This month’s topic is on communication skills. Communication is one of those generic terms that can be misinterpreted by both speaker and listener. There are several pitfalls that people can fall into when trying to express their thoughts, feelings and intentions. We’ll discuss several of these in this newsletter.
John Gottmann, a brilliant mathematician and psychologist has identified several toxic interactions where people can be stuck. He calls them the ‘Four Horsemen of the Marital Apocalypse’. Please note that these interactions are toxic for ALL relationships.
- Contempt: Contempt is experienced as disdain and disrespect. Contempt can be shown by both the speaker and listener. It can show through words, actions, feelings, facial expressions and body language. An example of contempt would be if either person said, “You aren’t smart enough to know what you’re talking about.”
- Criticism: Criticism is experienced by feeling condemned and being judged by unreasonably strict standards placed on you by someone else. It feels belittling and devaluing. An example of criticism is “I work out at least four times a week to keep my weight down. What happened to your plan?”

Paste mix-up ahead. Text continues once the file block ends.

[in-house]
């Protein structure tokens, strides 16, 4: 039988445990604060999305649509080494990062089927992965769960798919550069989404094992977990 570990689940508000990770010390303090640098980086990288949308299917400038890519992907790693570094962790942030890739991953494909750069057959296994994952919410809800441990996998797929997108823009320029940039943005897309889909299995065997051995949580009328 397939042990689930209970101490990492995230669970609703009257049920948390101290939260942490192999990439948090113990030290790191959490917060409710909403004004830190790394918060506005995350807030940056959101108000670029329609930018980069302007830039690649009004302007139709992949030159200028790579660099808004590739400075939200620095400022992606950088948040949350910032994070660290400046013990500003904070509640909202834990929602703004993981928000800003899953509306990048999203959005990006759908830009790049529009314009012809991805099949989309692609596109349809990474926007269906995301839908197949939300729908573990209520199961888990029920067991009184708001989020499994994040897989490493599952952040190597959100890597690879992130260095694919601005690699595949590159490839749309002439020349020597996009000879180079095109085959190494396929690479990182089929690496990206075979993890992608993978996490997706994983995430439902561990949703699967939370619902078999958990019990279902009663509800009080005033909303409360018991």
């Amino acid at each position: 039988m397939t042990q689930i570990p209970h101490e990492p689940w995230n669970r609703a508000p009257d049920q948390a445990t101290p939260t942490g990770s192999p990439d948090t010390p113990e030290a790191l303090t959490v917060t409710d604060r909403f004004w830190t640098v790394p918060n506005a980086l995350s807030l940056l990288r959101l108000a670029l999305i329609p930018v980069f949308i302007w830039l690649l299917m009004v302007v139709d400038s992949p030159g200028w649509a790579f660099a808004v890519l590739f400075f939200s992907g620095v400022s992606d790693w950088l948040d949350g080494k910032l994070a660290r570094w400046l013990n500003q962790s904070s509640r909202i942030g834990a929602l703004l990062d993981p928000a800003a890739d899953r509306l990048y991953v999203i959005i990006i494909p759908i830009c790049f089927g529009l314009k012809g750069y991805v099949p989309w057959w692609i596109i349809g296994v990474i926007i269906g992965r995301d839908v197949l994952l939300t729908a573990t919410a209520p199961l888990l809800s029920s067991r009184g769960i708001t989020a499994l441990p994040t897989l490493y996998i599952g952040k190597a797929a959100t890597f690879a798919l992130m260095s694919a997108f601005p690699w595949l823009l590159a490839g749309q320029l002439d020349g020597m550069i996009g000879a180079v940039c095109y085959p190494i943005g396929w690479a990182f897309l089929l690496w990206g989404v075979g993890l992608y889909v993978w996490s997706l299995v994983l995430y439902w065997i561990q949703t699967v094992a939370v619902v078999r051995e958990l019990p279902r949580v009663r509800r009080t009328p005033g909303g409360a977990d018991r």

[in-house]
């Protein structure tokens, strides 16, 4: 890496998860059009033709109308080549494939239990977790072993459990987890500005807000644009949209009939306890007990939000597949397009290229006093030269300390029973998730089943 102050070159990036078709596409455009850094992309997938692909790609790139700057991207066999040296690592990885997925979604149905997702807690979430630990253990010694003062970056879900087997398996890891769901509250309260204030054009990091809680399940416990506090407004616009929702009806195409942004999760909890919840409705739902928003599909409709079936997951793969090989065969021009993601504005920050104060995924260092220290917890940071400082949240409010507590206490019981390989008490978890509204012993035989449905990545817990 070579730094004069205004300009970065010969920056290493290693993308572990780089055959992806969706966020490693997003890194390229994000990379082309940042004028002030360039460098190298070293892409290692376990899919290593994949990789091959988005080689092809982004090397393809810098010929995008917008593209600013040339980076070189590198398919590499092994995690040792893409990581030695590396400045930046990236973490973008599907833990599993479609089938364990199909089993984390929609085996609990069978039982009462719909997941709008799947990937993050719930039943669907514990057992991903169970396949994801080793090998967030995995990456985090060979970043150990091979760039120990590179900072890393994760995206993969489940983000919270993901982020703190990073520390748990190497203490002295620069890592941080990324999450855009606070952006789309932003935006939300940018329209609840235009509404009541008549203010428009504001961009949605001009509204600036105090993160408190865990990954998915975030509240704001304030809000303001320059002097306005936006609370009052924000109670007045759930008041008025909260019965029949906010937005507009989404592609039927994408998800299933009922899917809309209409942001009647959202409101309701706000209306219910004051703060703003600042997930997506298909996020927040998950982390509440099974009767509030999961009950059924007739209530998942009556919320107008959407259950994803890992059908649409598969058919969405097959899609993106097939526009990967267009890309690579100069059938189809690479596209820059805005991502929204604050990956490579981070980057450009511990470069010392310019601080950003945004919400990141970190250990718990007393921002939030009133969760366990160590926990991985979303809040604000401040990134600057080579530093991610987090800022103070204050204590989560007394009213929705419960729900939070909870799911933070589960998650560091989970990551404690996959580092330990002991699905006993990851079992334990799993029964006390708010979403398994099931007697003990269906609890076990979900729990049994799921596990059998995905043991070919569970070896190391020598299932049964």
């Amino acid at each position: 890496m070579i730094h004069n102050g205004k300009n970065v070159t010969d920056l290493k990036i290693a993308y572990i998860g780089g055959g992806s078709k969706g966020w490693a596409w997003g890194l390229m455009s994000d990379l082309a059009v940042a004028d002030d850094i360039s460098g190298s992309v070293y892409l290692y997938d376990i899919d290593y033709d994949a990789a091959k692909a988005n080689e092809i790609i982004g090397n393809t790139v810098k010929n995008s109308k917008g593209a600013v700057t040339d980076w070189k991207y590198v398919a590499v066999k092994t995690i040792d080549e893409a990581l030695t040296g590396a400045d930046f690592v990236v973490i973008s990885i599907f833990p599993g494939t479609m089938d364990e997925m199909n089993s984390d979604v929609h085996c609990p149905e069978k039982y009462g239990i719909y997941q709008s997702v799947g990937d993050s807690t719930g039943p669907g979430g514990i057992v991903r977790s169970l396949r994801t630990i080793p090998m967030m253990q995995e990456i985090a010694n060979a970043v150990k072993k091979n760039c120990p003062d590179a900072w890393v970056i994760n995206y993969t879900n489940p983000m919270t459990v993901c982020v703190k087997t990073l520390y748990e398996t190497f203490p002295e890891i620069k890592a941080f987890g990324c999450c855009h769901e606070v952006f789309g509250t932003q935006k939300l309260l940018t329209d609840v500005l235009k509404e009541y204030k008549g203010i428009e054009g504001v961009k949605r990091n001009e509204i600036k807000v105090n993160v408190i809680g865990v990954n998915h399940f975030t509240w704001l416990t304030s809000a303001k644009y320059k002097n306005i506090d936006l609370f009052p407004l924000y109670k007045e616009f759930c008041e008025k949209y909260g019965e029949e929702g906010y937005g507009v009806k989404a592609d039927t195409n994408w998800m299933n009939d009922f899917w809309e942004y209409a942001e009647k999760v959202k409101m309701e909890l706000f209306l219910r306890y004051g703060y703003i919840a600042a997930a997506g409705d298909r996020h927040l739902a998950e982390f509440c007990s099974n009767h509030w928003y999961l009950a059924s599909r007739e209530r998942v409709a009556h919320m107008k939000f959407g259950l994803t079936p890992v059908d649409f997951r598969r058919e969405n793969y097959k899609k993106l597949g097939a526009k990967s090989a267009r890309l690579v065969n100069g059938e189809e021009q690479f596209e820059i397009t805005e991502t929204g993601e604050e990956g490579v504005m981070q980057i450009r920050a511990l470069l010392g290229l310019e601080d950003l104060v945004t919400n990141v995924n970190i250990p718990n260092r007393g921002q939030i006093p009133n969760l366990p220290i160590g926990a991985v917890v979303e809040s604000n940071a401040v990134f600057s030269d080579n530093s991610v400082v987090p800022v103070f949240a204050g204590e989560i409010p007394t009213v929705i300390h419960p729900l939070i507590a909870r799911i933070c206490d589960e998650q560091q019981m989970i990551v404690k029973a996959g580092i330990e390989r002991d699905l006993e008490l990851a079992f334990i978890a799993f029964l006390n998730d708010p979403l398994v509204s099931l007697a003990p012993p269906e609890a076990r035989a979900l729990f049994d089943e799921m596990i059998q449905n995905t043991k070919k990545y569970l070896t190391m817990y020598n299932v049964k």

- Defensiveness: When someone is defensive they have the inability to hear and respect what the other person is saying. They have a tendency to keep score, attack and ‘one-up’ the other person. An example of someone being defended could sound like, “you’re the one that never follows through with your promises. I always do what I say I’m going to do.”
- Stonewalling: When someone stonewalls, they can be uncooperative, evasive, create obstacles and be unemotional and uncommunicative. An example of stonewalling would be one person taking a risk to be vulnerable and share their thoughts and feelings and the other person not speaking and being impassive.
These types of interactions can become rigid and inflexible patterns in relationships. They can be more prevalent in your most intimate relationships. We typically have greater constraint with casual friends, acquaintances and business associates.
If you can practice being aware of these four reactions it can be beneficial and healing for your relationships.
It helps to keep in perspective that no one is better than anyone else. Arrogance is thinking you are smarter, better looking and more successful than others. Humility is realizing that we are all human and have strengths and weaknesses. It is recognizing the inherent value and worth we all possess.